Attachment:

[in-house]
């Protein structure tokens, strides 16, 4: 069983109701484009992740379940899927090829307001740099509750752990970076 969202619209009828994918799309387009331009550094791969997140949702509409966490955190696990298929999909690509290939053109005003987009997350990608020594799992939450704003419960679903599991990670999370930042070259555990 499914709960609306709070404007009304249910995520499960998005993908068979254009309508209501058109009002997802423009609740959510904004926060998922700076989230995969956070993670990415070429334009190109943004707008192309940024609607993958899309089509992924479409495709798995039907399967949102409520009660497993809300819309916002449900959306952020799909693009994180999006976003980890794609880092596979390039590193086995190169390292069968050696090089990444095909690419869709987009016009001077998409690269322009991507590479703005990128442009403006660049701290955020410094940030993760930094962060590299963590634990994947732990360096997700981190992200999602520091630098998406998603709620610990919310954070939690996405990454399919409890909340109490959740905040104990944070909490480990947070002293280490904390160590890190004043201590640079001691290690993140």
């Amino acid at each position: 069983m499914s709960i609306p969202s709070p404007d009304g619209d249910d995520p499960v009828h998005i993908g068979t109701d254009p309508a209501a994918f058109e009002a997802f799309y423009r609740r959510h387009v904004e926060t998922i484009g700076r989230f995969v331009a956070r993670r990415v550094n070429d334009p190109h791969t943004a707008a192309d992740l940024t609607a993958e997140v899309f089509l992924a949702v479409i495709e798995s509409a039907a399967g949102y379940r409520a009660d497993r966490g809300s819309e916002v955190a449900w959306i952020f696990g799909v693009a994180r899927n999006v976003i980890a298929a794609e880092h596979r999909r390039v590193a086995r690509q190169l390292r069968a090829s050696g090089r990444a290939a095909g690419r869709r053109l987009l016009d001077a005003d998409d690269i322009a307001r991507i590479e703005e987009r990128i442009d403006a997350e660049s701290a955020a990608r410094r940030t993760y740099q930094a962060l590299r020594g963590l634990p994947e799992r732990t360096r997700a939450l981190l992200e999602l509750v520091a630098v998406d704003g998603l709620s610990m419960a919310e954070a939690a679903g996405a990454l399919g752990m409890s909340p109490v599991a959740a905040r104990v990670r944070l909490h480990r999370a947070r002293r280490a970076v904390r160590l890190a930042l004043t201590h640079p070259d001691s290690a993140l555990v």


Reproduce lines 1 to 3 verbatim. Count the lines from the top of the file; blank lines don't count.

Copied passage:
[in-house]
């Protein structure tokens, strides 16, 4: 069983109701484009992740379940899927090829307001740099509750752990970076 969202619209009828994918799309387009331009550094791969997140949702509409966490955190696990298929999909690509290939053109005003987009997350990608020594799992939450704003419960679903599991990670999370930042070259555990 499914709960609306709070404007009304249910995520499960998005993908068979254009309508209501058109009002997802423009609740959510904004926060998922700076989230995969956070993670990415070429334009190109943004707008192309940024609607993958899309089509992924479409495709798995039907399967949102409520009660497993809300819309916002449900959306952020799909693009994180999006976003980890794609880092596979390039590193086995190169390292069968050696090089990444095909690419869709987009016009001077998409690269322009991507590479703005990128442009403006660049701290955020410094940030993760930094962060590299963590634990994947732990360096997700981190992200999602520091630098998406998603709620610990919310954070939690996405990454399919409890909340109490959740905040104990944070909490480990947070002293280490904390160590890190004043201590640079001691290690993140």
């Amino acid at each position: 069983m499914s709960i609306p969202s709070p404007d009304g619209d249910d995520p499960v009828h998005i993908g068979t109701d254009p309508a209501a994918f058109e009002a997802f799309y423009r609740r959510h387009v904004e926060t998922i484009g700076r989230f995969v331009a956070r993670r990415v550094n070429d334009p190109h791969t943004a707008a192309d992740l940024t609607a993958e997140v899309f089509l992924a949702v479409i495709e798995s509409a039907a399967g949102y379940r409520a009660d497993r966490g809300s819309e916002v955190a449900w959306i952020f696990g799909v693009a994180r899927n999006v976003i980890a298929a794609e880092h596979r999909r390039v590193a086995r690509q190169l390292r069968a090829s050696g090089r990444a290939a095909g690419r869709r053109l987009l016009d001077a005003d998409d690269i322009a307001r991507i590479e703005e987009r990128i442009d403006a997350e660049s701290a955020a990608r410094r940030t993760y740099q930094a962060l590299r020594g963590l634990p994947e799992r732990t360096r997700a939450l981190l992200e999602l509750v520091a630098v998406d704003g998603l709620s610990m419960a919310e954070a939690a679903g996405a990454l399919g752990m409890s909340p109490v599991a959740a905040r104990v990670r944070l909490h480990r999370a947070r002293r280490a970076v904390r160590l890190a930042l004043t201590h640079p070259d001691s290690a993140l555990v």